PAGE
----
Frozen in Time is a gripping true story of survival, bravery, and honor in the vast Arctic wilderness during World War II, from the author of New York Times bestseller Lost in Shangri-La.
On November 5, 1942, a US cargo plane slammed into the Greenland Ice Cap. Four days later, the B-17 assigned to the search-and-rescue mission became lost in a blinding storm and also crashed. Miraculously, all nine men on board survived, and the US military launched a daring rescue operation. But after picking up one man, the Grumman Duck amphibious plane flew into a severe storm and vanished.
Frozen in Time tells the story of these crashes and the fate of the survivors, bringing vividly to life their battle to endure 148 days of the brutal Arctic winter, until an expedition headed by famed Arctic explorer Bernt Balchen brought them to safety. Mitchell Zuckoff takes the reader deep into the most hostile environment on earth, through hurricane-force winds, vicious blizzards, and subzero temperatures.
Moving forward to today, he recounts the efforts of the Coast Guard and North South Polar Inc. – led by indefatigable dreamer Lou Sapienza – who worked for years to solve the mystery of the Duck’s last flight and recover the remains of its crew.
A breathtaking blend of mystery and adventure Mitchell Zuckoff's Frozen in Time: An Epic Story of Survival and a Modern Quest for Lost Heroes of World War II is also a poignant reminder of the sacrifices of our military personnel and a tribute to the everyday heroism of the US Coast Guard.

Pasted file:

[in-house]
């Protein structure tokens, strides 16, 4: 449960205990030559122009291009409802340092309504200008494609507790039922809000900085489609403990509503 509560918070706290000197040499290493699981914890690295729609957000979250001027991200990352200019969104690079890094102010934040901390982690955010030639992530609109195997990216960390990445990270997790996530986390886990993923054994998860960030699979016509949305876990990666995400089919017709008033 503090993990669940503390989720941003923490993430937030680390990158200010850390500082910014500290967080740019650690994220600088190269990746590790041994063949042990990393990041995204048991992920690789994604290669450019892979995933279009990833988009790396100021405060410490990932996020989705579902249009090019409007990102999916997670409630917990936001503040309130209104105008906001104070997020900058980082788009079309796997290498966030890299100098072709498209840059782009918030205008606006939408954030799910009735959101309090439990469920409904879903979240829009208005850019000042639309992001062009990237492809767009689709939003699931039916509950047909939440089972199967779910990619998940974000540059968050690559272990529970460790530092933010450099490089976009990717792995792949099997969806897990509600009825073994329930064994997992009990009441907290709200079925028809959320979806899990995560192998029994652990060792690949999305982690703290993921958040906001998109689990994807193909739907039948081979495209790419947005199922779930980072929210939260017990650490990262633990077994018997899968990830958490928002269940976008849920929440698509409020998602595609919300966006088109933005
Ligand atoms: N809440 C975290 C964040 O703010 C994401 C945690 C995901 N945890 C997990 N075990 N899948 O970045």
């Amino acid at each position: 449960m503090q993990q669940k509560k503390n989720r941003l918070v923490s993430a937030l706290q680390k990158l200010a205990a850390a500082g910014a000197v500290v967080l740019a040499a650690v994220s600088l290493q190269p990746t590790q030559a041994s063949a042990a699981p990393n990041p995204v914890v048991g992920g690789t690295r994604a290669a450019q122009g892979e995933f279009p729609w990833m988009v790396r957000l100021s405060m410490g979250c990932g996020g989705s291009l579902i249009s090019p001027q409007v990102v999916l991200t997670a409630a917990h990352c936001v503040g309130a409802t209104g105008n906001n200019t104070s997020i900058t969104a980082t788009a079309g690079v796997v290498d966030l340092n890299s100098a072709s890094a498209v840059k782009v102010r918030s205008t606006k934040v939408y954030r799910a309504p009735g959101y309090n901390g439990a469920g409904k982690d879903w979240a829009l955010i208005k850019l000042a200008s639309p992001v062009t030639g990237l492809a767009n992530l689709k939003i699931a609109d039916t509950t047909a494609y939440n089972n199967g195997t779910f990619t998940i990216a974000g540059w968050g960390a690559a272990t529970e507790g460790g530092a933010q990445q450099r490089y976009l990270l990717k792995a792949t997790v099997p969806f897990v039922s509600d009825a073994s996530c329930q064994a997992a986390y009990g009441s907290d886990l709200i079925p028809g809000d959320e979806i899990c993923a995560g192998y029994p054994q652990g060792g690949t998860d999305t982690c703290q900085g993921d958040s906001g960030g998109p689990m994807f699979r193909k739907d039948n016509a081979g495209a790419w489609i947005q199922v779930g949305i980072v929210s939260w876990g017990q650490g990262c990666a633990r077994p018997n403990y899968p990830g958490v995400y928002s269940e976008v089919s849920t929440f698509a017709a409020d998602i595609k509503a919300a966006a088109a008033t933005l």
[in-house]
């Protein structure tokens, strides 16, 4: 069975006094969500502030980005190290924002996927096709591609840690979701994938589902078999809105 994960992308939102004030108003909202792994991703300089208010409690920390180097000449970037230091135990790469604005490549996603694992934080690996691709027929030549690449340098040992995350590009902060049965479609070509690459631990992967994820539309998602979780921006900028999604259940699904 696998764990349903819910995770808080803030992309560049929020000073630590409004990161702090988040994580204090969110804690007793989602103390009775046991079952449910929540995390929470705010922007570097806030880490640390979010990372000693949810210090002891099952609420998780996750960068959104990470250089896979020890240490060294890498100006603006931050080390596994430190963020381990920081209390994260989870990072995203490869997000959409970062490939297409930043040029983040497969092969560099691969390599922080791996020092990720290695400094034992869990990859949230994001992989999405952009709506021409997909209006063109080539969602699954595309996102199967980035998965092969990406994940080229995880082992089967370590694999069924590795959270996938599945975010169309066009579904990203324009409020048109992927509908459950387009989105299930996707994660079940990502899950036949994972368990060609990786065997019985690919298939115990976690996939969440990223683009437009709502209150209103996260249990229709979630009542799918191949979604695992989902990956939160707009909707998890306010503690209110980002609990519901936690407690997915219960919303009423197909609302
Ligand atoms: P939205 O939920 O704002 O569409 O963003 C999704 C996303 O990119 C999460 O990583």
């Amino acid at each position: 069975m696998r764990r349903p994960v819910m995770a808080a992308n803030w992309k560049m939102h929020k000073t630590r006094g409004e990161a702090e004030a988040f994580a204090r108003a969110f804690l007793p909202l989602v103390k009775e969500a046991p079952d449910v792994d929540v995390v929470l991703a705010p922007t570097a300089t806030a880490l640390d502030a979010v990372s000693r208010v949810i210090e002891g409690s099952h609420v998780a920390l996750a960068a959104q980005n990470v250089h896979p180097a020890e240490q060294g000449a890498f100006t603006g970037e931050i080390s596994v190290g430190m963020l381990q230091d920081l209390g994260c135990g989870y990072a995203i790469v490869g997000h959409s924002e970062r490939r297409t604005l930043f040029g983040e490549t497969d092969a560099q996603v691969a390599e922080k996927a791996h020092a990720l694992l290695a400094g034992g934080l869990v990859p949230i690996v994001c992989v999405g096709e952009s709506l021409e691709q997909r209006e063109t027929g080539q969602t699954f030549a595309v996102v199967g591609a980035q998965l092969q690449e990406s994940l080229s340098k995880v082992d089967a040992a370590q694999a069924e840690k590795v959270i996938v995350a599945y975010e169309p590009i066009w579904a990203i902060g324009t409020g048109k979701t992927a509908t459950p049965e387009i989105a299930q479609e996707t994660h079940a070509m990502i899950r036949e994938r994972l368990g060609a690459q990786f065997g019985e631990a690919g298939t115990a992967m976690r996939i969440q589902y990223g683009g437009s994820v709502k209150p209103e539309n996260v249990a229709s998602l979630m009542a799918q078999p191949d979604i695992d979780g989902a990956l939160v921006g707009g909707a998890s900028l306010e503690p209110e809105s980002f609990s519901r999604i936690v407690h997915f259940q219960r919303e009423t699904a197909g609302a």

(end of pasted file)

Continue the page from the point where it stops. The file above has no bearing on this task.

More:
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An Amazon Best Book of the Month, April 2013: Talk about bad luck: In 1942, a United States cargo plane crash-landed while flying over Greenland, stranding the crew on sea of ice. A rescue flight was quickly dispatched--it crashed in a November storm, stranding its own nine crewmembers. The third time was not the charm: a second rescue mission disappeared in another blizzard, leaving neither clues nor apparent survivors. Subsequent attempts--some with fatal results--failed under the harsh conditions, forcing the men to weather the Arctic winter in makeshift shelters, including the tail section of a broken bomber. This tale of survival in the deadliest conditions would be enthralling on its own (and it is), but Zuckoff's meticulous research led him to a modern-day group dedicated to solving the mystery of the third flight. As a chronicler of their mission, Zuckoff is swept into their adventure, and his project becomes much more than an interesting World War II subplot. Part Alive, part Shackleton, Frozen in Time is a thrilling story of courage, perseverance, and loyalty that spans decades. --Jon ForoFrom the Author:
This book tells two true stories, one from the past and one from the present.
The historic story revolves around three American military planes that crashed in Greenland during World War II. First, a C-53 cargo plane slammed into the island's vast ice cap. All five men aboard survived the crash, and their distress calls triggered an urgent search. Next to go down was one of the search planes, a B-17 bomber, stranding nine more men on the ice. Finally, a Coast Guard rescue plane called a Grumman Duck vanished in a storm with three men aboard while trying to save the B-17 crew.